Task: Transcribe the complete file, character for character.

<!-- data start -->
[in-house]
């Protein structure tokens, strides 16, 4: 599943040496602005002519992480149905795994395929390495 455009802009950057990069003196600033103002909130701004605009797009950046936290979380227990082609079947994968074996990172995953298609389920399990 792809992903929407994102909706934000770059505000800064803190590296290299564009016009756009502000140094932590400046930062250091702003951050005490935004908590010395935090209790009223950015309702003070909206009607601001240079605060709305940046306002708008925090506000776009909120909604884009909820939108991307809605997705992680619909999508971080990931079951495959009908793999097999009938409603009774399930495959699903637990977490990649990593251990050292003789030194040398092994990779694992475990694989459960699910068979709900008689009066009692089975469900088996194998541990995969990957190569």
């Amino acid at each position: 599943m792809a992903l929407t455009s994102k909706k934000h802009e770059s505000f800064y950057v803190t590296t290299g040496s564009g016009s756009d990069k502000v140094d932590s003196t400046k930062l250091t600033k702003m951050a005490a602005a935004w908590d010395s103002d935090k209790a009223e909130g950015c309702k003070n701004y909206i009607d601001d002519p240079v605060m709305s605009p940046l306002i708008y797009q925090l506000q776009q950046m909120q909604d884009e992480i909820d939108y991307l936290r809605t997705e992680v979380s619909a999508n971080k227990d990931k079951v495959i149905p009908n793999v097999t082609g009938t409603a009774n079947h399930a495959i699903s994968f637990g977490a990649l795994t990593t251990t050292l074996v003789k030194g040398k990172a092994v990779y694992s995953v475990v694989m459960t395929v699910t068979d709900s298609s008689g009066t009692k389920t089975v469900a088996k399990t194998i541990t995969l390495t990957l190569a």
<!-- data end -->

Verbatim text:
[in-house]
């Protein structure tokens, strides 16, 4: 599943040496602005002519992480149905795994395929390495 455009802009950057990069003196600033103002909130701004605009797009950046936290979380227990082609079947994968074996990172995953298609389920399990 792809992903929407994102909706934000770059505000800064803190590296290299564009016009756009502000140094932590400046930062250091702003951050005490935004908590010395935090209790009223950015309702003070909206009607601001240079605060709305940046306002708008925090506000776009909120909604884009909820939108991307809605997705992680619909999508971080990931079951495959009908793999097999009938409603009774399930495959699903637990977490990649990593251990050292003789030194040398092994990779694992475990694989459960699910068979709900008689009066009692089975469900088996194998541990995969990957190569």
């Amino acid at each position: 599943m792809a992903l929407t455009s994102k909706k934000h802009e770059s505000f800064y950057v803190t590296t290299g040496s564009g016009s756009d990069k502000v140094d932590s003196t400046k930062l250091t600033k702003m951050a005490a602005a935004w908590d010395s103002d935090k209790a009223e909130g950015c309702k003070n701004y909206i009607d601001d002519p240079v605060m709305s605009p940046l306002i708008y797009q925090l506000q776009q950046m909120q909604d884009e992480i909820d939108y991307l936290r809605t997705e992680v979380s619909a999508n971080k227990d990931k079951v495959i149905p009908n793999v097999t082609g009938t409603a009774n079947h399930a495959i699903s994968f637990g977490a990649l795994t990593t251990t050292l074996v003789k030194g040398k990172a092994v990779y694992s995953v475990v694989m459960t395929v699910t068979d709900s298609s008689g009066t009692k389920t089975v469900a088996k399990t194998i541990t995969l390495t990957l190569a």